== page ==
Secondly, you can check out your competitors’ websites to look at what they are missing or what you can do better. Do you have an offering that they don’t have? This could be a perfect opportunity to highlight those differences and get some serious ‘relevance’ brownie points with Google.
3. Create content
Next, you need to come up with the content that will appear on your website. This could be textural and come in the form of information about your products and services or an educational blog post (like this!) or it could also be graphical such as an explainer video or images. And of course all of this will be guided by your keyword planning that you completed earlier.
It's important to remember that you are not just creating content for the mysterious Google search algorithm; content needs to be first and foremost attention grabbing and useful for the humans that visit your page. After all, the website users are the reason why you're going to all of this effort.
4. Embed your keyword
So you've created content that will appear on your website. Now there are a couple of tricks that you can use to make sure that your website visitors and Google can get a good idea around what you're all about.
Firstly, put your keyword into the title of the web page and the title of the content. Make sure that it's interesting and attention grabbing (without being too clickbaity).
Next, ensure that some version of your keyword appears in the sub-headings of your textural content. This is important for the human users as we tend to skim digital content to find what is most relevant to us and then drill down on those sections. It also helps Google understand what you're writing about.
Make sure that any non textural elements have good descriptions. Google doesn’t see images the same way that we do, but rather as a bunch of ones and zeros. To help Google along you can give images a descriptive name and alt tag so that it knows what that JPEG is all about and can send people in that direction when they are asking a question that relates to it.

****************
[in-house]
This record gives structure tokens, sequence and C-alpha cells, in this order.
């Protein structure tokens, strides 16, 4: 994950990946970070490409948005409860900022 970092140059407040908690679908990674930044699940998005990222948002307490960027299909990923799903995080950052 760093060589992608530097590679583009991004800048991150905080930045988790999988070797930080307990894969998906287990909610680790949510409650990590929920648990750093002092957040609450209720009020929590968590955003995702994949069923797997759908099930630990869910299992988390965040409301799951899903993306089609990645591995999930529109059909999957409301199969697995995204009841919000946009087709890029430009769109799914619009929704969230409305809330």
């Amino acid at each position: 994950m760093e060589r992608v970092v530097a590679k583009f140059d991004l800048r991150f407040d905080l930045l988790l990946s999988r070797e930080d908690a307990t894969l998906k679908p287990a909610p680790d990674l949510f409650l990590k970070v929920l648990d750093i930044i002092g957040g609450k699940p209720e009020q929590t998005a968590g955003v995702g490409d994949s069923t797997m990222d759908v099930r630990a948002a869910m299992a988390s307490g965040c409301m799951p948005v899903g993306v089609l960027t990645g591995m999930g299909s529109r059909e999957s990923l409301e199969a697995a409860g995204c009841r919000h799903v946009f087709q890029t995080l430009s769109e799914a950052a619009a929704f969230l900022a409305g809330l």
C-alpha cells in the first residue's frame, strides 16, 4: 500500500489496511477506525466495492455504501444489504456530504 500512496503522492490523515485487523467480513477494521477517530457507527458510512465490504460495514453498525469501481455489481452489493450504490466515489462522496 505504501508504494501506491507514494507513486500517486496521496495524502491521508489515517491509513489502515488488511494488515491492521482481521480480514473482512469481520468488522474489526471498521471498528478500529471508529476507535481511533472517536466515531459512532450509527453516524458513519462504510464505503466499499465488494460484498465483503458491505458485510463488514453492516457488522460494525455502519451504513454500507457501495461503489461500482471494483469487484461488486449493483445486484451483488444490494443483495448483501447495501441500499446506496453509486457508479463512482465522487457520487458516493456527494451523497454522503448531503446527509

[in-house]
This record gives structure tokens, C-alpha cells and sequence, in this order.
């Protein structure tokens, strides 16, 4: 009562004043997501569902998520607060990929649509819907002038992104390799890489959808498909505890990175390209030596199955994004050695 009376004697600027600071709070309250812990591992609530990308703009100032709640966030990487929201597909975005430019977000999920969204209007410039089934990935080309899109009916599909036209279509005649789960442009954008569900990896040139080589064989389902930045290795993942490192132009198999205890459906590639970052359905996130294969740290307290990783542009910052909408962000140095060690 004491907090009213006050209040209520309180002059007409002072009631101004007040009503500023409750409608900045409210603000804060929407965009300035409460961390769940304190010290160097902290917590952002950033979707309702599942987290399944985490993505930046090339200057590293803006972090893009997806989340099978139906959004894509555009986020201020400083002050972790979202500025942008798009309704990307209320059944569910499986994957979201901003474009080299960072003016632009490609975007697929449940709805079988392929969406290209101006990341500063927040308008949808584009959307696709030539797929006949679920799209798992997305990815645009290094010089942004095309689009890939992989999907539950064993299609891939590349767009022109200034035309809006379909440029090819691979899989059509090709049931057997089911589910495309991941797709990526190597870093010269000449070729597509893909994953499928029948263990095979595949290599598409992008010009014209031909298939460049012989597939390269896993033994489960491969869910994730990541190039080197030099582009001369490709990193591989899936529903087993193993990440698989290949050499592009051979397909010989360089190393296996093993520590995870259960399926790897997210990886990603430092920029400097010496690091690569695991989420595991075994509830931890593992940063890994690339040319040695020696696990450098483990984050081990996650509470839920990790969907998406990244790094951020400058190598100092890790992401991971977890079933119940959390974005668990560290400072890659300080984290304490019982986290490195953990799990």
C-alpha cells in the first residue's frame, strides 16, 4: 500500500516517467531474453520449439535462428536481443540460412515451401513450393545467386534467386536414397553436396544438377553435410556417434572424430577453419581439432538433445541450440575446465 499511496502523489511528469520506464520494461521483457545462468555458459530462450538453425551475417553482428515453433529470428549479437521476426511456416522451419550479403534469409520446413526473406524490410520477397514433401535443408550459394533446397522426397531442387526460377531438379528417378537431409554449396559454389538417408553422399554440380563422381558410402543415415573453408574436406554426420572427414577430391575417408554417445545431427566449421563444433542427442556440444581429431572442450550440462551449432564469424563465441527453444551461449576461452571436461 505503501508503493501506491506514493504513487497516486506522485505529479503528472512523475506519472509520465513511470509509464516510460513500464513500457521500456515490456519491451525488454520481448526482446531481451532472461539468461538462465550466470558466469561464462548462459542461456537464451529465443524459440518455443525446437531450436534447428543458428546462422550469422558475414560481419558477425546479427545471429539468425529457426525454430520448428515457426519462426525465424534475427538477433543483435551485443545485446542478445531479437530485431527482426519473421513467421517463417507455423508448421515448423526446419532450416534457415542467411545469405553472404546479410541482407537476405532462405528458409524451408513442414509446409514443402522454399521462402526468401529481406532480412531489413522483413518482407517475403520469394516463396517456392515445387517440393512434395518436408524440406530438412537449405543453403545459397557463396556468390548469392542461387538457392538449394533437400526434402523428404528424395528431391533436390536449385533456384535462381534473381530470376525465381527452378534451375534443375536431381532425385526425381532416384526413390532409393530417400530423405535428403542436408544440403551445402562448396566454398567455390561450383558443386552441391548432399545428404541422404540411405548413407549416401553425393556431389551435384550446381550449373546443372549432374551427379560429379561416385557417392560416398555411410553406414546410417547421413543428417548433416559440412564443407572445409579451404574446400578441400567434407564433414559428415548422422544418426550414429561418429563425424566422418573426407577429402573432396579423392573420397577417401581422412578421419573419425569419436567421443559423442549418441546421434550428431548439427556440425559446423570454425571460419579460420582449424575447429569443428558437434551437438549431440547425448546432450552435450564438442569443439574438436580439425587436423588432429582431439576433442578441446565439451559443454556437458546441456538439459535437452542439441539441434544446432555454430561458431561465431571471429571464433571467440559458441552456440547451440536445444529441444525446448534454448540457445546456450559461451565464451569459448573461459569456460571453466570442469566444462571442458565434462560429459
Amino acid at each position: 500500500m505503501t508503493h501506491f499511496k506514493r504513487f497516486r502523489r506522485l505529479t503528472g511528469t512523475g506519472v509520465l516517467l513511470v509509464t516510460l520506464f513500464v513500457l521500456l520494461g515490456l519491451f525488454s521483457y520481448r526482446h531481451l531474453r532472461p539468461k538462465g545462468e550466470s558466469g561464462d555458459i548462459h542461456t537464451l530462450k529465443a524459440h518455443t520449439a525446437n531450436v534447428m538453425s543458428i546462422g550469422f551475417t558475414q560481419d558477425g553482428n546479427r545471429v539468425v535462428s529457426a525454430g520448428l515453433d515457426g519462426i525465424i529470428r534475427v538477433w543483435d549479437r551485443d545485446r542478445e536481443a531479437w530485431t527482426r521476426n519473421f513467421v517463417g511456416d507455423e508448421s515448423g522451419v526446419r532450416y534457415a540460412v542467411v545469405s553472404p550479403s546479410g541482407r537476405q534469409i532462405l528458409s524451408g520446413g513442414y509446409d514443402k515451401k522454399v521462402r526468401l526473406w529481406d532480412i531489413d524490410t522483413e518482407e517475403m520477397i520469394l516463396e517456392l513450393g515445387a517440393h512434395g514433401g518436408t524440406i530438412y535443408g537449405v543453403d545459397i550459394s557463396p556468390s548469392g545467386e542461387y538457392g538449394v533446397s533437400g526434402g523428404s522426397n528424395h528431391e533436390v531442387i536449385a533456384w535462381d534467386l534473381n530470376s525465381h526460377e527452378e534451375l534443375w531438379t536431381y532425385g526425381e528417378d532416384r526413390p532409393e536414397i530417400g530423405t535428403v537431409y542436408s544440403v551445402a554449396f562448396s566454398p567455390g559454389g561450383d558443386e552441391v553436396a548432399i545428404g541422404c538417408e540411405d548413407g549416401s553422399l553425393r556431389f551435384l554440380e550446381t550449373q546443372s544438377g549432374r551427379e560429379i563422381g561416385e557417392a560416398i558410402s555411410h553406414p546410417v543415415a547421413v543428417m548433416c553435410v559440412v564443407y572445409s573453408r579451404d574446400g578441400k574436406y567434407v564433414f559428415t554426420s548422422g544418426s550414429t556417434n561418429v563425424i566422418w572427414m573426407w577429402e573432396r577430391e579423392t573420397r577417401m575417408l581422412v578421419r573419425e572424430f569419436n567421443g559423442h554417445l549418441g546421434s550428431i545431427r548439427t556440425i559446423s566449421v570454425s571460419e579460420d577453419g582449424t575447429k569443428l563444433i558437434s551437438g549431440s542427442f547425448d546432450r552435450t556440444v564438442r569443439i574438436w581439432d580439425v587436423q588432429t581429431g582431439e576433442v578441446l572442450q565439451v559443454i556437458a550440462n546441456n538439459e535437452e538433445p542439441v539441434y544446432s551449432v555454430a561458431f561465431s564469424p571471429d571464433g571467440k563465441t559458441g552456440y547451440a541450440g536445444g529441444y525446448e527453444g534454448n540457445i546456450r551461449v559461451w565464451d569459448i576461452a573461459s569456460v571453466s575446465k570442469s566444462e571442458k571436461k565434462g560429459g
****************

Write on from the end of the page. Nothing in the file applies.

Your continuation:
Finally, make sure that the URL of the page you are going to be putting your content on is also descriptive of what is on it.
e.g. romper.agency/five-google-seo-tips is a far better URL than romper.agency/8n34d5
There are two types of links that Google uses to understand your site. Internal links and backlinks.
Internal links are links that appear on your website that direct to other parts of your site. These are important for the flow of human traffic but they also help Google get to know how your website is constructed. They should be easy to find and help users navigate around your website in a logical way. A user should never feel stuck otherwise they'll just want to leave.
External links (also known as backlinks) are links from other people’s websites to your own and are arguably the most important part of SEO.
Let me explain; when Google makes a recommendation it wants to make sure that the place it is sending people to is great. The way that it determines this is similar to how we do it in the real world; by looking at how popular a place is. And if it is popular with authoritative people, then we can be even more certain the place is going to be good.
Translating this all back to what you can do for your website: you need to find nifty ways of getting links back to your website. Getting your website onto relevant industry directories, collaborating with industry partners and doing work in exchange for backlinks are some good ways of getting your name out there.